Just what is the true efficacy of tax cuts?  This is a question with a simple answer but some tortuous details.

For those who argue that leaving money in the hands of the people who earn it fails to generate economic and social growth, here are some other simple questions.

Did you stoke the embers of the fire in your cave this morning, hone spear tips for a hunt, or wrestle with a hand-hewn yoke and some surly oxen?

Or, in a more modern scenario, did you derive your daily exercise by cranking over the Tin Lizzy in your driveway, greet the iceman's knock on your door, or dial up (literally) a friend to chat?

Today, the great majority of us live with the benefits of climate-controlled housing, personal transportation and communication, excessive nourishment, state-of-the-art medical care, and universal education – all unimaginable to even the most prescient of our forbears.

Where did all this stuff come from?

This stuff is the product of capital – the application of human capital employing resources in the form of financial capital toward the advancement of products and services.  So who wields capital better: the taxman or the taxpayer?

Research and development markets give the nod to the taxpayer by a current margin of three to one.  Twenty-fifteen National Science Foundation estimates of total R&D expenditures show 69% funding by the business sector versus 23% federal sponsorship.

The spread between these two numbers is indicative of the roles the private and public sectors play in society.  Much of the public-sector effort is aimed at basic research, while the private-sector adds a hefty measure of development to bring the fruits of research into the hands of the consumer.  For example, the genesis of the worldwide web was a government creation known as ARPNET, but this fledgling network came replete with a stamp reading "Not for Commercial Use Under Penalty of Law."  The private sector latched on to the web concept, raised R&D capital for everything except a stamp, and set forth to transform the world.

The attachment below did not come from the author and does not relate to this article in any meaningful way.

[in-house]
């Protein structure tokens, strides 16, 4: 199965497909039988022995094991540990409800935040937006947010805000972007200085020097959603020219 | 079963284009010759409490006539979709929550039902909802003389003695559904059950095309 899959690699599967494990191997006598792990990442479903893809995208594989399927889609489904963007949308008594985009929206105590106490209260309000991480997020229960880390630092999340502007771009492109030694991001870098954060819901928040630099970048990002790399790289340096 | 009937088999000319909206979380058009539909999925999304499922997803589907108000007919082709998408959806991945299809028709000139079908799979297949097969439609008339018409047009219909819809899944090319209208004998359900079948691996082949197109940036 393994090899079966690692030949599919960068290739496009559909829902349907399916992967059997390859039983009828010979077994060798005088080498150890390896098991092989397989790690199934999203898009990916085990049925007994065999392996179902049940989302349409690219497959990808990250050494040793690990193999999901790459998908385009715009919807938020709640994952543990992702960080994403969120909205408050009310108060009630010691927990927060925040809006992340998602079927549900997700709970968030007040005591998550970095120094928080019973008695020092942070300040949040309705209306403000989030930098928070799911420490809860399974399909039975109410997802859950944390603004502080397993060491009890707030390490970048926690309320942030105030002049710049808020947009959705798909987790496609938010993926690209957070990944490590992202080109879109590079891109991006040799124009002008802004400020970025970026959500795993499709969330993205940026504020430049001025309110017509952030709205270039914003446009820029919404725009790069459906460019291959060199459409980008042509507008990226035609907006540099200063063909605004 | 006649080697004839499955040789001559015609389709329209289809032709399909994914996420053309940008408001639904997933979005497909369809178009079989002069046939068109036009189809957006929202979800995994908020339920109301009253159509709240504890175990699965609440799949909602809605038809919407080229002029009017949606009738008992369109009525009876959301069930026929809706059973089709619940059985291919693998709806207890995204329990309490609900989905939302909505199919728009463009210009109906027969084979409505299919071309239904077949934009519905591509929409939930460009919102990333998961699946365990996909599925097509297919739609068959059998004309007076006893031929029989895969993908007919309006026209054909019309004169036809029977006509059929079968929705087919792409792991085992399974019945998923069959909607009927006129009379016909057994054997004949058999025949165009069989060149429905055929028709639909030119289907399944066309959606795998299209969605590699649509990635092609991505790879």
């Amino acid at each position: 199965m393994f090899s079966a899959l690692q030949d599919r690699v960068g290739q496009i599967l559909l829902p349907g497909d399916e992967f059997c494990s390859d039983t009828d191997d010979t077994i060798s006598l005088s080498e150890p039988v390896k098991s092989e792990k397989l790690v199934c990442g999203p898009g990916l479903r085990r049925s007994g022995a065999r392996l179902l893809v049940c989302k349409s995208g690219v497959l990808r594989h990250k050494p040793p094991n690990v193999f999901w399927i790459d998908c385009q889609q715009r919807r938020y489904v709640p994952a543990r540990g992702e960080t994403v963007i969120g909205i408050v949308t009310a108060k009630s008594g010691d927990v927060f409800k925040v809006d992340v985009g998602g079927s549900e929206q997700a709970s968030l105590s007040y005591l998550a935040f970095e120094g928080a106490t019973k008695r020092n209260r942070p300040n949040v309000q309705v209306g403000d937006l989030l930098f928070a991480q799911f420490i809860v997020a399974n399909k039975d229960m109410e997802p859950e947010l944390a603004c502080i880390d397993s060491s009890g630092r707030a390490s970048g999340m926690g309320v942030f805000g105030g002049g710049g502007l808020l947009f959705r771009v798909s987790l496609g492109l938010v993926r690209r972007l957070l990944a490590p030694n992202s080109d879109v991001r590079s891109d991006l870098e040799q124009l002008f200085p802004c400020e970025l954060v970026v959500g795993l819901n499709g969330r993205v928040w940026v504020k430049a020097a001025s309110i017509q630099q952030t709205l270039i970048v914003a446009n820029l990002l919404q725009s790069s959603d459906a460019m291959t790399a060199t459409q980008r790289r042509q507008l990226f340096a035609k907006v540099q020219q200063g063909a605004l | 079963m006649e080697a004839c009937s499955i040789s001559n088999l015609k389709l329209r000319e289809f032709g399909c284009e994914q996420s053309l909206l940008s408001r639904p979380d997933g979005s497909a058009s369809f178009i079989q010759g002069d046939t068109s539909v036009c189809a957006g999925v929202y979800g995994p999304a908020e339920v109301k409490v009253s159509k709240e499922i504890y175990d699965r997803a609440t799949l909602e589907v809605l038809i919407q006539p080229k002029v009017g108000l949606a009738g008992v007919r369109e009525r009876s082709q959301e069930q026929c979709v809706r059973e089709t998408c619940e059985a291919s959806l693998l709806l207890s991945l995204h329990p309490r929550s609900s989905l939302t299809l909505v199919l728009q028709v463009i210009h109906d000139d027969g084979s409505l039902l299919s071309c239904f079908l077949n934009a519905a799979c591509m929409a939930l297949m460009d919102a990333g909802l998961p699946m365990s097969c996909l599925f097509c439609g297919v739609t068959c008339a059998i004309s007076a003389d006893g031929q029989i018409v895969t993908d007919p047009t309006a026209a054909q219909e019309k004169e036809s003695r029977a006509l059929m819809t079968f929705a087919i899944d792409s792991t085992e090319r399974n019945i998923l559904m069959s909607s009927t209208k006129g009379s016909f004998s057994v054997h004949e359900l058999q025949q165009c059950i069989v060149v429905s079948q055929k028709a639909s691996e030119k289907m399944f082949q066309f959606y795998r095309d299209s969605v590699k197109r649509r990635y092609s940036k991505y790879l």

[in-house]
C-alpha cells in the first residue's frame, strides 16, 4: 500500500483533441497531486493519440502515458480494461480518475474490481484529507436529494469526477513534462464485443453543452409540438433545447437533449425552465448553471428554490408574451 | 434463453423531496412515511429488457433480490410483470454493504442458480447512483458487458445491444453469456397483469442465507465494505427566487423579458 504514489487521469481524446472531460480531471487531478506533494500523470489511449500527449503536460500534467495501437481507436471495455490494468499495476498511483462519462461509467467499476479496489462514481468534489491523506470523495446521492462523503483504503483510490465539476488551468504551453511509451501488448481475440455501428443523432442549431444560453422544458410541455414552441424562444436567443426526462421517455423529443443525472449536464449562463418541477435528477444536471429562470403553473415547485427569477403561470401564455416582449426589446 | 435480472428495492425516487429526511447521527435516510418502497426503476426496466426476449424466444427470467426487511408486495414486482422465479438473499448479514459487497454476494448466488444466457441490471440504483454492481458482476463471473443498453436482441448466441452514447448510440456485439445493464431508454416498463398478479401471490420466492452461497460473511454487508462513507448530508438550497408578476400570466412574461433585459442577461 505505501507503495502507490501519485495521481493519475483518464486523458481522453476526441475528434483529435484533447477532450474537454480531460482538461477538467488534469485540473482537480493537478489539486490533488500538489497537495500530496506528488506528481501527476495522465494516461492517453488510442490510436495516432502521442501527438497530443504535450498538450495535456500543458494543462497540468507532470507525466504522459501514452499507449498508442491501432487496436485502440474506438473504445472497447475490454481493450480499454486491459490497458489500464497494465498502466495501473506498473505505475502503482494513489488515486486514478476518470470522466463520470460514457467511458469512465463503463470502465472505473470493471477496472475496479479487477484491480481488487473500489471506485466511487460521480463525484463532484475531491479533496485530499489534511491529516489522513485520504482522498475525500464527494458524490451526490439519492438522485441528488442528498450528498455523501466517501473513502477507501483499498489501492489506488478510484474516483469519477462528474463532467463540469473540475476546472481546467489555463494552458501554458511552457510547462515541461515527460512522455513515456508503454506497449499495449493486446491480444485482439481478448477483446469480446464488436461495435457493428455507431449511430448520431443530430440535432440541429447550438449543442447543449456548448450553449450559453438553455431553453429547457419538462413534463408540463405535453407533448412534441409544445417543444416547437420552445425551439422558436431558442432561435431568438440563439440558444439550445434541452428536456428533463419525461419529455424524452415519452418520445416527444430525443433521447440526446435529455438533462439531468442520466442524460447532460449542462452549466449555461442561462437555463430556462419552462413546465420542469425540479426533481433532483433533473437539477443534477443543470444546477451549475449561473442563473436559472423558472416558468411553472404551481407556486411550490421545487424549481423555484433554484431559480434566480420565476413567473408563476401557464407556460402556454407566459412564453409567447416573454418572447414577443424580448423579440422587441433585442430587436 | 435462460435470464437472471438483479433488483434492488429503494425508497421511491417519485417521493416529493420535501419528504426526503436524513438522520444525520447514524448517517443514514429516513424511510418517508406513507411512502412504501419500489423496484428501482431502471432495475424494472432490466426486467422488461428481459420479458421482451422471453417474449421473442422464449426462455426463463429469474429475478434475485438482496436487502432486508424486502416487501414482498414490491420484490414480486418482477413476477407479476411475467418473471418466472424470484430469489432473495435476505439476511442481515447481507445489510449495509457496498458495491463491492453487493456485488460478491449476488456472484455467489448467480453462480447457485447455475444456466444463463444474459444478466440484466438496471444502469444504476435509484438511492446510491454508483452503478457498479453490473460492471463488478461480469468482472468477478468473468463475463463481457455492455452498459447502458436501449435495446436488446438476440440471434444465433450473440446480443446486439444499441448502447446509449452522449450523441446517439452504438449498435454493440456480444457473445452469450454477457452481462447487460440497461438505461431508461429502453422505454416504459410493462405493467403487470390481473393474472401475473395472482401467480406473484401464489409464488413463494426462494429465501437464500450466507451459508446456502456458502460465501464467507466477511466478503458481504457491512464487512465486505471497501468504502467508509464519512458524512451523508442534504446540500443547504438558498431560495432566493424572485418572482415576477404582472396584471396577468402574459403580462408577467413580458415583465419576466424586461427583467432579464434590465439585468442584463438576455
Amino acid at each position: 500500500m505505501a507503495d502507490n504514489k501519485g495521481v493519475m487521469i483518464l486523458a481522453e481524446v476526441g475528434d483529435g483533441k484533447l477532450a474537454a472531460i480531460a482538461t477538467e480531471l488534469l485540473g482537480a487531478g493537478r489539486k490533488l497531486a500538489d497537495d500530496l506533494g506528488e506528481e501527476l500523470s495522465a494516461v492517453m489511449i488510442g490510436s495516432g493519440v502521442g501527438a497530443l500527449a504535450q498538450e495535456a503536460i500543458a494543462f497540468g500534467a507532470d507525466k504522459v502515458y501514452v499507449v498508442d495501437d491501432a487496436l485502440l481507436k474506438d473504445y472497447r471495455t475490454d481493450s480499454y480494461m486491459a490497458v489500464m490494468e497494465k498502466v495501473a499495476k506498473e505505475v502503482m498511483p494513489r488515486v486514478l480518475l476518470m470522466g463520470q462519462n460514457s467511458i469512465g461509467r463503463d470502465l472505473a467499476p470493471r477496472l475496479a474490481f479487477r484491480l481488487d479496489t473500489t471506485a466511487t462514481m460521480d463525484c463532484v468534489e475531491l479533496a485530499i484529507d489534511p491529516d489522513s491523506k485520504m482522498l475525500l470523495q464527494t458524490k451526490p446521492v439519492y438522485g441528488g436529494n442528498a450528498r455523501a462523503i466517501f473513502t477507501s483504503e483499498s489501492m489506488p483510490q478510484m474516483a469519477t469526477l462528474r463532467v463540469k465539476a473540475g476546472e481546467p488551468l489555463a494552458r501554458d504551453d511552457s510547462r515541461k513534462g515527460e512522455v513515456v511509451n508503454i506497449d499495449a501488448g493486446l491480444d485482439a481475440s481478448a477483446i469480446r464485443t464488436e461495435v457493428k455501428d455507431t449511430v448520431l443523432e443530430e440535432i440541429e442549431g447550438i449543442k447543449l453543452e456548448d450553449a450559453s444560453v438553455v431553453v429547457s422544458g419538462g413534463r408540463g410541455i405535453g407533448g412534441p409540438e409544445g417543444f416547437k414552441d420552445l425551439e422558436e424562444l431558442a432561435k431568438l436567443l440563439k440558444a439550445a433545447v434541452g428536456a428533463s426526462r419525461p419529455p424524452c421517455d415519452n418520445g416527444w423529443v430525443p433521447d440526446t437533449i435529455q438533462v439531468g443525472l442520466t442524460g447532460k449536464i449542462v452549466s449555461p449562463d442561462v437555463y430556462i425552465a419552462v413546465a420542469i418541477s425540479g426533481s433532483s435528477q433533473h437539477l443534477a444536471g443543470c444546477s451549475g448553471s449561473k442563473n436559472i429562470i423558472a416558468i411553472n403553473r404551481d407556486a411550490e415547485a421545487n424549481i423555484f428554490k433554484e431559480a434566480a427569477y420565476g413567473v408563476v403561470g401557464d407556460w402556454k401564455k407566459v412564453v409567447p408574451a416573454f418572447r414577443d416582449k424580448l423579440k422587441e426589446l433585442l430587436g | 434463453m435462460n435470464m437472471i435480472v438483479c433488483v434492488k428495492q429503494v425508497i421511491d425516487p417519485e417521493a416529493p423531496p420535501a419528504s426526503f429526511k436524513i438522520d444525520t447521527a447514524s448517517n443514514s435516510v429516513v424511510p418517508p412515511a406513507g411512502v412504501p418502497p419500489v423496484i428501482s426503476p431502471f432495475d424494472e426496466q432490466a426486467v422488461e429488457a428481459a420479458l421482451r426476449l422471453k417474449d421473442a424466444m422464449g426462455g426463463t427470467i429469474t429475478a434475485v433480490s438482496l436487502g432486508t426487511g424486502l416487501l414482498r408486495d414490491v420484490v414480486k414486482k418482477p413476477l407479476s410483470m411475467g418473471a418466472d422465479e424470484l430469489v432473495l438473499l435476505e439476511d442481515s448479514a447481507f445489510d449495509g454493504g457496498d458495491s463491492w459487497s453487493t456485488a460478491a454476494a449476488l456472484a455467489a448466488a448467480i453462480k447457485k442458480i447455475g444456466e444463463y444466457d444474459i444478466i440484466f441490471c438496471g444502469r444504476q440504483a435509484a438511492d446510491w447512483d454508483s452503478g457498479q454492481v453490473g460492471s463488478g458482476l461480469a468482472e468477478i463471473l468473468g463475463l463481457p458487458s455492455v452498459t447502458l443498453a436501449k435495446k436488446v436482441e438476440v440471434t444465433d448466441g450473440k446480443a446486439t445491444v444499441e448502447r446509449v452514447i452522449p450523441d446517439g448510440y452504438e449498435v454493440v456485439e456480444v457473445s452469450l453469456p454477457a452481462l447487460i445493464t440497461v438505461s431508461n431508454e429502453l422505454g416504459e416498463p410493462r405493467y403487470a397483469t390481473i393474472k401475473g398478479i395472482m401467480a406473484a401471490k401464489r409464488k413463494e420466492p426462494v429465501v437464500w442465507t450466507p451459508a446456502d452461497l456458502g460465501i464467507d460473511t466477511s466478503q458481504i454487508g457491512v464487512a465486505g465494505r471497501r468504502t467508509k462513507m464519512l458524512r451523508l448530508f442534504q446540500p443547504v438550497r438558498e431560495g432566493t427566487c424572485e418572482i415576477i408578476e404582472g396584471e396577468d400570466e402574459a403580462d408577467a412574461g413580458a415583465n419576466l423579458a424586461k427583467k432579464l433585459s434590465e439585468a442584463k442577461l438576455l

The history of the internet also illuminates a common fundamental misunderstanding of the process of economic and social growth.  Pundits habitually insist on demanding a clear temporal link between cause and effect of any event, but timelines of results can range from micro-seconds for a stock market to decades or longer for societal shifts.

While it seems as though the internet has exploded upon us in short order, early commercial applications such as CompuServe date back to 1969.  The internet march from a modest initial user base to becoming a part of the everyday landscape for more than 3 billion users (almost half the world's population) has been a nearly 50-year development.  Who could have predicted that the progeny of a CompuServe meme would grow up to be smart watch apps 50 years later?  Results often take time.

Detractors of the idea of tax cuts for economic growth tend to cherry-pick one or more of their favorite historical time slices to advance their thesis.  That's simply bad science, leading to biased findings and confusion.  The truth is that economic growth always moves in fits and starts.  Trying to capture definitive results within a specific time-period yields many a false conclusion; it is the lessons of history that fill out the story.

Results also need...well, results.  Development of ideas far outruns research.  Research creates sophisticated circuitry; development builds smart phones.  To borrow from the oft cited baseball analogy, the public sector is quite capable of designing a hit or even a home run, but it's the private sector that invests in a bat and steps up to the plate.

The path of economic growth is far wider and smoother when the taxpayer retains capital instead of ceding it to the taxman.  Most of that stuff we enjoy as a part of our quality of life emerged from the sweat of private investment, with an honorable mention to assists from the public side.

Every dollar retained in the hands of the taxpayer, short of imperiling the primacy of public safety, improves the forecast for more good stuff to come.  America is a remarkable place, sporting less than 5% of the world population while generating about 25% of global GDP.  Now, imagine the United Stated having leaned heavily socialistic during the 19th or 20th century, draining resources away from innovators and developers and toward the state.  What are the chances that we would be living the 2017 lifestyle we take for granted?

Would we be driving Teslas or Ladas, watching Lucy on CRTs or HBO on HDTV, dancing with new hips or poking through the park with canes, traveling everywhere on jets or booking a seat on a DC-3?  Would life as we know it be 2017 or 1950 or...?

The trail of details in the aftermath of any tax policy will always foster an industry of speculation for myopic politicians and economists, but history proves that the best way to distance ourselves from caves and Model-Ts is investing in people, not in government.

Dean Kedenburg is an anthropologist in the hamlet of Leucadia, California.